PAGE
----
From the Galaxy S7 onward, Samsung has offered two variants of its flagships — a model powered by Qualcomm's Snapdragon platform for the U.S. and China, and a global variant featuring the manufacturer's in-house Exynos chipset. That's the case this year as well: the Galaxy S9 and S9+ sold in the U.S. and China are powered by Qualcomm's latest Snapdragon 845, while the models sold in South Korea, UK, India, and other global markets are running the Exynos 9810.
Traditionally, there haven't been a lot of differences between the two variants — the Exynos 8895-powered Galaxy S8+ had marginally better battery life over its Snapdragon sibling, but there wasn't a performance differential. With my unit powered by the Exynos 9810, and my colleague Andrew Martonik using the Snapdragon variant, it's time to see how the two variants differ.
There isn't a whole lot to separate the Exynos 9810 from the Snapdragon 845 when it comes to the manufacturing side of things, as both chipsets are built on Samsung Foundry's second-gen 10nm node. The Exynos 9810 features Samsung's third-generation custom core, the M3, along with a Mali-G72 MP18 GPU. The Snapdragon 845, meanwhile, sees the introduction of the Kryo 385 cores, along with the Adreno 630 GPU.
As is to be expected, both chipsets offer increased performance, with Samsung touting a 2x increase in single-core performance compared to last year's Exynos 8895, as well as a 40% uptick in multi-core performance. That's largely due to the M3 cores, which are now clocked at 2.90GHz, a significant bump from the 2.3GHz M2 cores last year. The configuration of the cores itself hasn't changed — there are four M3 high-performance cores that go up to 2.90GHz, backed by four energy-efficient Cortex A55 cores at 1.90GHz.
The second set of cores are also significant, as they're the long-awaited sequel to the Cortex A53. The A53 has been a mainstay on budget phones and flagships alike for a few years now, and the A55 delivers more performance while consuming less power.
The uptick isn't as radical when it comes to the GPU side of things. Like its predecessor, the Mali-G72 MP18 is based on ARM's Bifrost architecture, and introduces several tweaks and optimizations to eke out more performance. This year's GPU has 18 cores (hence the MP18 denomination) whereas the one seen in the Galaxy S8+ last year, the Mali-G71 MP20, had 20 cores. The core frequency hasn't seen a drastic uptick either — the G72 is clocked at 572MHz, just 30MHz more than the G71. As a result, the overall graphics performance is marginally better than last year.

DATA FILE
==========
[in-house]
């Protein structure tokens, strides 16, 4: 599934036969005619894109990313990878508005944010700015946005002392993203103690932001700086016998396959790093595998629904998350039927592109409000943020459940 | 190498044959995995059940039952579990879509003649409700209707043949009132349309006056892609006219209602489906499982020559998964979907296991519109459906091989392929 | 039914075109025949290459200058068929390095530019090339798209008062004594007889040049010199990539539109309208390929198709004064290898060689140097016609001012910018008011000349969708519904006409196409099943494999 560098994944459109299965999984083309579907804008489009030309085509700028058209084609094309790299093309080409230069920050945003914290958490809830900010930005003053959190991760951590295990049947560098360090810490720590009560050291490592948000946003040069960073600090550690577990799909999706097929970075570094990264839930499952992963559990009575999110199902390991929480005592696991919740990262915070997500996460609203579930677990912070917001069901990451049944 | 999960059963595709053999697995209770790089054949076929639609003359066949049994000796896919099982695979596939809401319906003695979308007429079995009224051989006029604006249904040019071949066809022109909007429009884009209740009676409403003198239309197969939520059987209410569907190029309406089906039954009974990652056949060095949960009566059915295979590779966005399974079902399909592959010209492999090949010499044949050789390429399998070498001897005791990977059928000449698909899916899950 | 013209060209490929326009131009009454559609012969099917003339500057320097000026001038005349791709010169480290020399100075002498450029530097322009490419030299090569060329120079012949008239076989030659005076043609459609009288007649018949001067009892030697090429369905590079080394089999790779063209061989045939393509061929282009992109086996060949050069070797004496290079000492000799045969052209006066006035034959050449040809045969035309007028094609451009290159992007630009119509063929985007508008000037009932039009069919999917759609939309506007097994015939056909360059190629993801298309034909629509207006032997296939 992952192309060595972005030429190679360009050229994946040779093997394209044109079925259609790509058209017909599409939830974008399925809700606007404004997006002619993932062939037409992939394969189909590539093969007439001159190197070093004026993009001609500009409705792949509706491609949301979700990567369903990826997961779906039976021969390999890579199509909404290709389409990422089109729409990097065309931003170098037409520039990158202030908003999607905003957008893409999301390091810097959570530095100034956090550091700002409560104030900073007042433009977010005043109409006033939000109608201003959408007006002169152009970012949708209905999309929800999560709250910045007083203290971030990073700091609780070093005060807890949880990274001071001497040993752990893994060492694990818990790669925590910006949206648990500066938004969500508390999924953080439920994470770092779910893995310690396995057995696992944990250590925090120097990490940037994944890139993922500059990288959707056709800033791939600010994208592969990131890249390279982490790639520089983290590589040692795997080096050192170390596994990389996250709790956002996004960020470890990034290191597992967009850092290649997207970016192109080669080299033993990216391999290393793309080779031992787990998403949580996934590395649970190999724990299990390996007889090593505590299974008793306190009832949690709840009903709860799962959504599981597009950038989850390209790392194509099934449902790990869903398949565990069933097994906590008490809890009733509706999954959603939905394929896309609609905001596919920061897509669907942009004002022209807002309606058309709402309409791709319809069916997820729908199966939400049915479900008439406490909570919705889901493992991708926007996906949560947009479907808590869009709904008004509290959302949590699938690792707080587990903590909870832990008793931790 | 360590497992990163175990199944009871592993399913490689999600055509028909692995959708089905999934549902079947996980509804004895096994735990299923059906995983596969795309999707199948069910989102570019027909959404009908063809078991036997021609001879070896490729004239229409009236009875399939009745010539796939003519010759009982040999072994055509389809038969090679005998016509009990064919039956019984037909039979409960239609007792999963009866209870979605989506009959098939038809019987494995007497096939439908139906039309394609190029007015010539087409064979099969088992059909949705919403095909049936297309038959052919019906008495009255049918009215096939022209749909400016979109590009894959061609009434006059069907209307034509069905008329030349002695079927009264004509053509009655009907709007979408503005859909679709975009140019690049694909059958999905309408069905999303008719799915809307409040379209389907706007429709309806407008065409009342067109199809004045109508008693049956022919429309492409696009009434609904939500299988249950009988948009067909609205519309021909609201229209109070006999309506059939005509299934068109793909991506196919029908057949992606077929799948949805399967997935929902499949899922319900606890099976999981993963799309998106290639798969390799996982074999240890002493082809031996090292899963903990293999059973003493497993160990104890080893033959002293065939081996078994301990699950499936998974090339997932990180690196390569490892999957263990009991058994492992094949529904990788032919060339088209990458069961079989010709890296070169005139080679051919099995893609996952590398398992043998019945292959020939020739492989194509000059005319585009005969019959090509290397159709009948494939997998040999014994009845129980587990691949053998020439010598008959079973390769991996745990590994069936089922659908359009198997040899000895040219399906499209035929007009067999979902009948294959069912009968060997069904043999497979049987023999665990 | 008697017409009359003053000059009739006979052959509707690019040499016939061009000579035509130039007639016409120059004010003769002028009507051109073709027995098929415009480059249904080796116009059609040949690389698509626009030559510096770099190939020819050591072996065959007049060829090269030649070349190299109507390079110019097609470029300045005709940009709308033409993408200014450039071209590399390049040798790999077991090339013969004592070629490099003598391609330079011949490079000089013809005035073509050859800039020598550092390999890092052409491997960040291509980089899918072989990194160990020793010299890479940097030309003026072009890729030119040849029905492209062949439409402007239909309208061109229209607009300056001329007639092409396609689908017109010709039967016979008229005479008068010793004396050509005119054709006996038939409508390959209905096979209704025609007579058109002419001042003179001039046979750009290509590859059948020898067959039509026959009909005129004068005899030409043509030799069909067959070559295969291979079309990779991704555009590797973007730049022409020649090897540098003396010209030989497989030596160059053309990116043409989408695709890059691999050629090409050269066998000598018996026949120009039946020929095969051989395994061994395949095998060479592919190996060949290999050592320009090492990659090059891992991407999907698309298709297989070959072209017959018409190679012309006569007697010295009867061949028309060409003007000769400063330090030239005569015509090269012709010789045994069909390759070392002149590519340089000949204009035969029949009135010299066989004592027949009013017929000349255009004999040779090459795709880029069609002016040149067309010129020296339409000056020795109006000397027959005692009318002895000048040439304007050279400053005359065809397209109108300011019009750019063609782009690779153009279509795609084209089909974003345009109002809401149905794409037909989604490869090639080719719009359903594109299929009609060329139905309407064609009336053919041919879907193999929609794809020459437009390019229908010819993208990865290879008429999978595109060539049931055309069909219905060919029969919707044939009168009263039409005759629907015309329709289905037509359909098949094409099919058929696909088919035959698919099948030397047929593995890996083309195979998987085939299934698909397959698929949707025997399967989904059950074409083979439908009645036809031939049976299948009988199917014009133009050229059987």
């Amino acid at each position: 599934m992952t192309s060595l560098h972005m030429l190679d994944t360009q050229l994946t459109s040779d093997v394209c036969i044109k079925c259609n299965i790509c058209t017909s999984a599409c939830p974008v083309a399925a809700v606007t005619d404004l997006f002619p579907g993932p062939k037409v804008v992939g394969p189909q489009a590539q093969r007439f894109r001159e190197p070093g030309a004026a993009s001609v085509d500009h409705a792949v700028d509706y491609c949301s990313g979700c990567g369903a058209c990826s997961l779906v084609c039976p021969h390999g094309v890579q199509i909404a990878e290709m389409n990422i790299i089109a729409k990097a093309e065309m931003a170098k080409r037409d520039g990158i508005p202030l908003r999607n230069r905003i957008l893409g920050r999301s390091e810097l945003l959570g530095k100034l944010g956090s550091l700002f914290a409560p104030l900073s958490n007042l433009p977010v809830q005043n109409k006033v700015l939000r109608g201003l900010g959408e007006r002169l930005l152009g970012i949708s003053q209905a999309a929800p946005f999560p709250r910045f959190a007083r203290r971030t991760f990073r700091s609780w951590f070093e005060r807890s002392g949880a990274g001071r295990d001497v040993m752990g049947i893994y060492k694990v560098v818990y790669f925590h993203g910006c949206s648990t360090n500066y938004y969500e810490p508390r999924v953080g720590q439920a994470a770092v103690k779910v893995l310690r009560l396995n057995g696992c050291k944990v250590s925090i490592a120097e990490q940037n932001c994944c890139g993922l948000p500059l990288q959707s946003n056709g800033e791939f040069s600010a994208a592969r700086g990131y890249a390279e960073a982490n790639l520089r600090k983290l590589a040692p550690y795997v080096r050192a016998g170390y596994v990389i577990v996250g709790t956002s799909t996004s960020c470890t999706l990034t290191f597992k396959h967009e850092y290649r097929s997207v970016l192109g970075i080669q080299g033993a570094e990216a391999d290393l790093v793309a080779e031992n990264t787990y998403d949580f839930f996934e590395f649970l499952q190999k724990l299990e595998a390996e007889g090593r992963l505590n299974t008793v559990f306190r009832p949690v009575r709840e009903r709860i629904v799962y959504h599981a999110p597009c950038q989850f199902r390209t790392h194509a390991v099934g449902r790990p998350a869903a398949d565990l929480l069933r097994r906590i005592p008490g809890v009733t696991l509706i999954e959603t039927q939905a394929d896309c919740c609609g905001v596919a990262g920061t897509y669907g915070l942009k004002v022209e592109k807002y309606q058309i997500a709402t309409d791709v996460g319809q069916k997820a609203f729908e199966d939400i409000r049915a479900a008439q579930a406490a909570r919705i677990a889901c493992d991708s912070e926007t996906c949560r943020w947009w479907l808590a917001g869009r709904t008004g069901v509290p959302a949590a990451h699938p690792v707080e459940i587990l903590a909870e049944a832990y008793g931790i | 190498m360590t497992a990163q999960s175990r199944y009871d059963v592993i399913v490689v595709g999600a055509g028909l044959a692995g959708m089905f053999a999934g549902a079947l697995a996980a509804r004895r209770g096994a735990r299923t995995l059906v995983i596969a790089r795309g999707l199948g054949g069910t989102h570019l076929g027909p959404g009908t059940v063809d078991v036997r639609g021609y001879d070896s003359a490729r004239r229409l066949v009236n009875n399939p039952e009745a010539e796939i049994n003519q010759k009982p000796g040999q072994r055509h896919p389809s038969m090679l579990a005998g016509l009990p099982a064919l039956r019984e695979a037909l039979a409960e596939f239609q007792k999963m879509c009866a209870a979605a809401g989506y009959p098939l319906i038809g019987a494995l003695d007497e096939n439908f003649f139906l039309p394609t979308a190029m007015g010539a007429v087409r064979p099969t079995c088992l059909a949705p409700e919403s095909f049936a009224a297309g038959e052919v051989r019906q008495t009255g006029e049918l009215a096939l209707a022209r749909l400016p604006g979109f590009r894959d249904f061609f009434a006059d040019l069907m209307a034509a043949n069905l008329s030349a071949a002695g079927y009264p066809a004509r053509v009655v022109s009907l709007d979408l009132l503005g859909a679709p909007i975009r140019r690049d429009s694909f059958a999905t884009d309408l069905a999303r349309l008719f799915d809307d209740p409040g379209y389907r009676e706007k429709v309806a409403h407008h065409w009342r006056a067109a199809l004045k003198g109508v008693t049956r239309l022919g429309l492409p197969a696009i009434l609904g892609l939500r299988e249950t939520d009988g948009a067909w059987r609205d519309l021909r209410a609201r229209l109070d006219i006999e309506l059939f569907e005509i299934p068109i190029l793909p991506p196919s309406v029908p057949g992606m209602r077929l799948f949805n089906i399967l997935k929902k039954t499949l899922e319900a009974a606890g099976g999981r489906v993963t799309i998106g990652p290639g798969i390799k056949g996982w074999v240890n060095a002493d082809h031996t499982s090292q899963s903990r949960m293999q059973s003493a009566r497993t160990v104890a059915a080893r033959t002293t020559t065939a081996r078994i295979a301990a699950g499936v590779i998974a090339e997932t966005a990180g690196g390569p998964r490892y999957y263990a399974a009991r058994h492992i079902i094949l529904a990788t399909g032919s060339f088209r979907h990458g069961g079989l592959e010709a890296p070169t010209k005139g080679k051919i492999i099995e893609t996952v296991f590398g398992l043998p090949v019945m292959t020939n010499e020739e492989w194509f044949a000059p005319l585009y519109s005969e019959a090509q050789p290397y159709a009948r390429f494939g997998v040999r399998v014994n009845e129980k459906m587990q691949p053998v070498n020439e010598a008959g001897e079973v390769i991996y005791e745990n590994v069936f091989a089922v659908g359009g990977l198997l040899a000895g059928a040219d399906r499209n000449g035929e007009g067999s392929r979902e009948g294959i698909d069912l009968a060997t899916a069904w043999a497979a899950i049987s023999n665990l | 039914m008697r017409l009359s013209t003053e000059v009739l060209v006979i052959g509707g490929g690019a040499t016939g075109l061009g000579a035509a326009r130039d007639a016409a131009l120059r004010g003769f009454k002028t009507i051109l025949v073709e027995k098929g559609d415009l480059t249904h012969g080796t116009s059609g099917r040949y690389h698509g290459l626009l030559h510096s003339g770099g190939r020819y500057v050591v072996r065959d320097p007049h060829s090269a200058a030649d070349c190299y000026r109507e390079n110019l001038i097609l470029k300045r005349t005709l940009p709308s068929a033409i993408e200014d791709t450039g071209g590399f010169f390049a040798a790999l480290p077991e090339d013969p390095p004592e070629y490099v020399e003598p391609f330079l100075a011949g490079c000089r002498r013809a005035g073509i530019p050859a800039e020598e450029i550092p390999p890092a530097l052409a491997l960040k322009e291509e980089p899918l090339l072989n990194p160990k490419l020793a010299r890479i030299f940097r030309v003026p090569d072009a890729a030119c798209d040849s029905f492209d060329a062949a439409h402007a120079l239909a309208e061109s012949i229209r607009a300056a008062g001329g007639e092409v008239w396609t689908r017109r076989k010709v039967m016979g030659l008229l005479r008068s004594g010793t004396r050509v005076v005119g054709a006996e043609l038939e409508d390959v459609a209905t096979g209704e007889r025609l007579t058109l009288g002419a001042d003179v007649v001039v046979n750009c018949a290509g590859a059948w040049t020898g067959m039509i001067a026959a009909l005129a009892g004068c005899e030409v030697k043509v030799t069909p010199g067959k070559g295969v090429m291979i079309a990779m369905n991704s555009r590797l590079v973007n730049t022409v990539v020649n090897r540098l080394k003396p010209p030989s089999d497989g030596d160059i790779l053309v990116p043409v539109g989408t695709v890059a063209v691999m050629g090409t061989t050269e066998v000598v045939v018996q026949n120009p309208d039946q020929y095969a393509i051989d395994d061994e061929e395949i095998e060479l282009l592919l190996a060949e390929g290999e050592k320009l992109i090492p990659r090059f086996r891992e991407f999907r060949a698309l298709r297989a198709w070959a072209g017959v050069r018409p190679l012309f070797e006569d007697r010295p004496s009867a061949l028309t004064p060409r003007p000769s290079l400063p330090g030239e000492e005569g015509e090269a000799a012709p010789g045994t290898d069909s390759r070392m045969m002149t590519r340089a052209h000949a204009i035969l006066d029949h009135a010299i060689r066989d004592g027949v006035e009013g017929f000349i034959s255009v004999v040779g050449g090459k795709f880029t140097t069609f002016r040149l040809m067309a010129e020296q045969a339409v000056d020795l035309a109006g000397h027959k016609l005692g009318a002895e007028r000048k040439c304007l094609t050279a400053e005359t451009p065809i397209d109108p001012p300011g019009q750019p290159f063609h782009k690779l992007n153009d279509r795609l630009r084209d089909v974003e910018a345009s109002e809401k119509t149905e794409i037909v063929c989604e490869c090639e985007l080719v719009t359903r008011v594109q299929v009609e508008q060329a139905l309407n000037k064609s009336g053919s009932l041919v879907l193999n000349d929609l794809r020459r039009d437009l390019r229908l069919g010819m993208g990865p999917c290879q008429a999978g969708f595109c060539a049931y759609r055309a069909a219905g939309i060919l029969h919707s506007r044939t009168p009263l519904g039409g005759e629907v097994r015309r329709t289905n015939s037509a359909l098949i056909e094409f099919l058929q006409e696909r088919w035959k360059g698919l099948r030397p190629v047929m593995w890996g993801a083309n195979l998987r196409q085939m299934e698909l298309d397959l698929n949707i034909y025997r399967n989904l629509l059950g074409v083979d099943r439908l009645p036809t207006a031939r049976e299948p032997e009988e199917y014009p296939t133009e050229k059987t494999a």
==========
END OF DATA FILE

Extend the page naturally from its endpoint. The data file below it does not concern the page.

With the Snapdragon 845, Qualcomm is also sticking to an octa-core layout, with four high-performance cores joined by four energy-efficient cores. This year we have the Kryo 385 core, which is a semi-custom design that's based on two of ARM's cores.
The heavy lifting is done by the 2.80GHz core based on the Cortex A75 — ARM's latest offering — and the energy-efficient tasks are handled by a 1.77GHz core based on the Cortex A55. As for the GPU, Qualcomm is touting a 30% uptick in performance from the Adreno 630 over last year's Adreno 540.
Synthetic benchmarks give us a high-level overview of where the two chipsets differ. Based on the hardware, the Exynos 9810's M3 CPU should outperform the Snapdragon 845, whereas the Adreno 630 should have no issues pulling out ahead of the Mali-G72. Let's see if that's indeed the case. I've also included scores from the Exynos 8895-powered Galaxy S9+ to see how things have changed over the course of a year.
AnTuTu Benchmark v7.0.4
|Galaxy S9+ (Snapdragon 845)||263494|
|Galaxy S9+ (Exynos 9810)||235913|
|Galaxy S8+ (Exynos 8895)||184806|
AnTuTu Benchmark v7.0.4
|Galaxy S9+ (Snapdragon 845)||88377||107305||58657||9155|
|Galaxy S9+ (Exynos 9810)||81915||94881||50681||8436|
|Galaxy S8+ (Exynos 8895)||58957||77255||44139||4455|
AnTuTu isn't a reliable indicator of how good a device is to use on a day-to-day basis, but it maintains a leaderboard that gives us an idea of where a particular phone ranks in the overall scheme of things.
As you can make out from the scores above, the Adreno 630 is some way ahead of the Mali G72, breaking the 100,000 mark on AnTuTu.
|Galaxy S9+ (Snapdragon 845)||2443||8359|
|Galaxy S9+ (Exynos 9810)||3668||9006|
|Galaxy S8+ (Exynos 8895)||1956||6624|
Geekbench 4.0 includes CPU tests that are modeled after real-world usage, allowing you to get an overview of how a processor handles day-to-day tasks, including multi-core performance.